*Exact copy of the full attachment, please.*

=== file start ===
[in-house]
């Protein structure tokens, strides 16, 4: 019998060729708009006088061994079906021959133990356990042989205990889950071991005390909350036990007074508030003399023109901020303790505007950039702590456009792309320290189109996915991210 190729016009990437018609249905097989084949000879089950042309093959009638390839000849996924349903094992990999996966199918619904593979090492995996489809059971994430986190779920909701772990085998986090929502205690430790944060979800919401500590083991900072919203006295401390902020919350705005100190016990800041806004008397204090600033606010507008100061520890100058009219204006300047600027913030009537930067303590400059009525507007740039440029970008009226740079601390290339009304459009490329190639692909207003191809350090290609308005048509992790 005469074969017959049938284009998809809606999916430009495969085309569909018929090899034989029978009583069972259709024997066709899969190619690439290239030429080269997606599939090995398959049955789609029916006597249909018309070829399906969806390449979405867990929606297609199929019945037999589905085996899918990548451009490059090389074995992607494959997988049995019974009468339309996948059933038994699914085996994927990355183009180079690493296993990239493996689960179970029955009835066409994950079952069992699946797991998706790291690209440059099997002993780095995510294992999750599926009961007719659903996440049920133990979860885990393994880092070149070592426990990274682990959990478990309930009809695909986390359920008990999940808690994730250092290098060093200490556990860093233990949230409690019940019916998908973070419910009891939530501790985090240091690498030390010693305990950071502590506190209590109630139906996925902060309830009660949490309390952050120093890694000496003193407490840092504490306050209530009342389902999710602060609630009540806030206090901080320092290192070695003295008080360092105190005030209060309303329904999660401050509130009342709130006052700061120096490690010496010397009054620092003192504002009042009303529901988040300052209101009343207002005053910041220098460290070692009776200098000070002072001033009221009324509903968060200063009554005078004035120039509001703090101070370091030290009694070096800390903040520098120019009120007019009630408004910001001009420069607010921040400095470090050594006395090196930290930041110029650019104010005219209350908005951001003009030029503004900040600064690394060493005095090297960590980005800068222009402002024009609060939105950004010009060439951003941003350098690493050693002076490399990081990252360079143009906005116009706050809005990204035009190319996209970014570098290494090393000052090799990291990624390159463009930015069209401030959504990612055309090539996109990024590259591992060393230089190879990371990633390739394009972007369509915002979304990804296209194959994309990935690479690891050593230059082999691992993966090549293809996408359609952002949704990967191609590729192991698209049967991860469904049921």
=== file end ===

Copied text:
[in-house]
């Protein structure tokens, strides 16, 4: 019998060729708009006088061994079906021959133990356990042989205990889950071991005390909350036990007074508030003399023109901020303790505007950039702590456009792309320290189109996915991210 190729016009990437018609249905097989084949000879089950042309093959009638390839000849996924349903094992990999996966199918619904593979090492995996489809059971994430986190779920909701772990085998986090929502205690430790944060979800919401500590083991900072919203006295401390902020919350705005100190016990800041806004008397204090600033606010507008100061520890100058009219204006300047600027913030009537930067303590400059009525507007740039440029970008009226740079601390290339009304459009490329190639692909207003191809350090290609308005048509992790 005469074969017959049938284009998809809606999916430009495969085309569909018929090899034989029978009583069972259709024997066709899969190619690439290239030429080269997606599939090995398959049955789609029916006597249909018309070829399906969806390449979405867990929606297609199929019945037999589905085996899918990548451009490059090389074995992607494959997988049995019974009468339309996948059933038994699914085996994927990355183009180079690493296993990239493996689960179970029955009835066409994950079952069992699946797991998706790291690209440059099997002993780095995510294992999750599926009961007719659903996440049920133990979860885990393994880092070149070592426990990274682990959990478990309930009809695909986390359920008990999940808690994730250092290098060093200490556990860093233990949230409690019940019916998908973070419910009891939530501790985090240091690498030390010693305990950071502590506190209590109630139906996925902060309830009660949490309390952050120093890694000496003193407490840092504490306050209530009342389902999710602060609630009540806030206090901080320092290192070695003295008080360092105190005030209060309303329904999660401050509130009342709130006052700061120096490690010496010397009054620092003192504002009042009303529901988040300052209101009343207002005053910041220098460290070692009776200098000070002072001033009221009324509903968060200063009554005078004035120039509001703090101070370091030290009694070096800390903040520098120019009120007019009630408004910001001009420069607010921040400095470090050594006395090196930290930041110029650019104010005219209350908005951001003009030029503004900040600064690394060493005095090297960590980005800068222009402002024009609060939105950004010009060439951003941003350098690493050693002076490399990081990252360079143009906005116009706050809005990204035009190319996209970014570098290494090393000052090799990291990624390159463009930015069209401030959504990612055309090539996109990024590259591992060393230089190879990371990633390739394009972007369509915002979304990804296209194959994309990935690479690891050593230059082999691992993966090549293809996408359609952002949704990967191609590729192991698209049967991860469904049921």